SXSW 2021: Justine Bateman's 'Violet' Confronts That Inner Voice

March 21, 2021

Violet Review

You know that inner voice that always prevents you from doing the right thing? That always stops you from being your true self? What if you could learn to reject it and listen to yourself instead, staying true to who you really are. That is the concept behind Violet, a seemingly autobiographical film that marks the feature directorial debut of filmmaker Justine Bateman. This indie dramatic feature just premiered at the 2021 SXSW Film Festival and it's one of the most creative films I caught during the virtual festival this year. It's set in Hollywood, following a development executive struggling with her life as this voice, literally voiced by Justin Theroux, keeps telling her how much she sucks and how she should just keep quiet and do her job just like she's told. Eventually, she learns to stop letting that voice control her and starts listening to herself.

Bateman's Violet stars Olivia Munn as Violet, working in the film industry at a production studio trying to keep her shit together while trying to help develop some actually interesting projects. It's a brutally honest tale of saying fuck you to the inner voice that's ruining your life. I love how deeply personal it is, and how sharp it is about how messed up the entertainment industry is (everything she puts in this is accurate), and how you have to trust your instincts, not that sonuvabitch voice telling you all the worst things. She explores the core of where this voice came from - basically being raised by parents that always yelled at her. Indeed, I know a LOT of people just like Violet. Not everyone is like this, some people have other mental blocks, and some people don't hear any other voices at all. Others like her might find this film not only cathartic but entirely life-changing as a story of one woman overcoming this inner voice and breaking free from that trap.

The filmmaking is a bit jarring at first, but once it gets going I found myself quite intrigued by the creative flourishes. Violet features three distinct layers of voices and conversation going on in addition to what we're watching in the film with Olivia Munn and her life in Hollywood. Hand-written text appears on screen every so often, representing her true desires & thoughts that she wishes she could express but often can't. Theroux voices "The Voice" inside of her head, speaking all the time and telling her what to do or not to do. There's also bits of footage that is cut into scenes representing another layer of static or chaos inside her mind. At times it's calming, other times it's grating, playing like an out-of-control flash of imagery that throws her off balance. Not everyone will enjoy this kind of filmmaking, but it's incredibly artistic and incredibly personal attempting to capture what it's like to actually be her and live with these layers swirling around all the time.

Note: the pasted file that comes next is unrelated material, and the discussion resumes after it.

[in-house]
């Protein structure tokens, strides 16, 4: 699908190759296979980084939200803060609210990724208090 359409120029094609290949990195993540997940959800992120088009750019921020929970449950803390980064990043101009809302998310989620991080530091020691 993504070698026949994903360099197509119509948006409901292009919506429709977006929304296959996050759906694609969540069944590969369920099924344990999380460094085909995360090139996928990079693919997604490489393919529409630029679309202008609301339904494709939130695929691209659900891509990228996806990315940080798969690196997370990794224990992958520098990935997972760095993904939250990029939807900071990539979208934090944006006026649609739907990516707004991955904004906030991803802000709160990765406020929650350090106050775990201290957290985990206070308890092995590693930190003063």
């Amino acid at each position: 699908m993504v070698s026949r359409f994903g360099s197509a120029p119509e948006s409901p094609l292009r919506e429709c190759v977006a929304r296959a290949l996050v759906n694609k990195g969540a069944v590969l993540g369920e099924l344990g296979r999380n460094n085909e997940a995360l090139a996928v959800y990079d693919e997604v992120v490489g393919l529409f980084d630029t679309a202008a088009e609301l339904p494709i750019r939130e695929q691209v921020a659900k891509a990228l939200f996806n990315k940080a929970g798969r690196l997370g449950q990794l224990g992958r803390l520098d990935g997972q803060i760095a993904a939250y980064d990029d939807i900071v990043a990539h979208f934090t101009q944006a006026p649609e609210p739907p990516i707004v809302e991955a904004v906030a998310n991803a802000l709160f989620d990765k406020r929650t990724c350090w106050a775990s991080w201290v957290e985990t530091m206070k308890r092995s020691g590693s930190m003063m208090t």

Best of all, Olivia Munn is exceptional in the role. She seems to not only understand the character, but also understand exactly the experience Bateman is trying to portray with this story, allowing her subtle emotions to add an additional layer on top of everything else. I have a few minor issues with the film overall, but I was impressed with everything about it. It's unconventional and that's exactly what makes it stand out. And best of all it seems like cathartic filmmaking - a way to show us that they can overcome that inner voice, too, and a way to say screw you to the assholes of Hollywood. If anything, it ends too abruptly when I was hoping to learn about how she confronts and overcomes this voice. It's a gradual understanding and a gradual sense of learning to ignore it, but right when she gets good at that, it's all over. Nonetheless it's an empowering film.

Alex's SXSW 2021 Rating: 7.5 out of 10
Follow Alex on Twitter - @firstshowing / Or Letterboxd - @firstshowing

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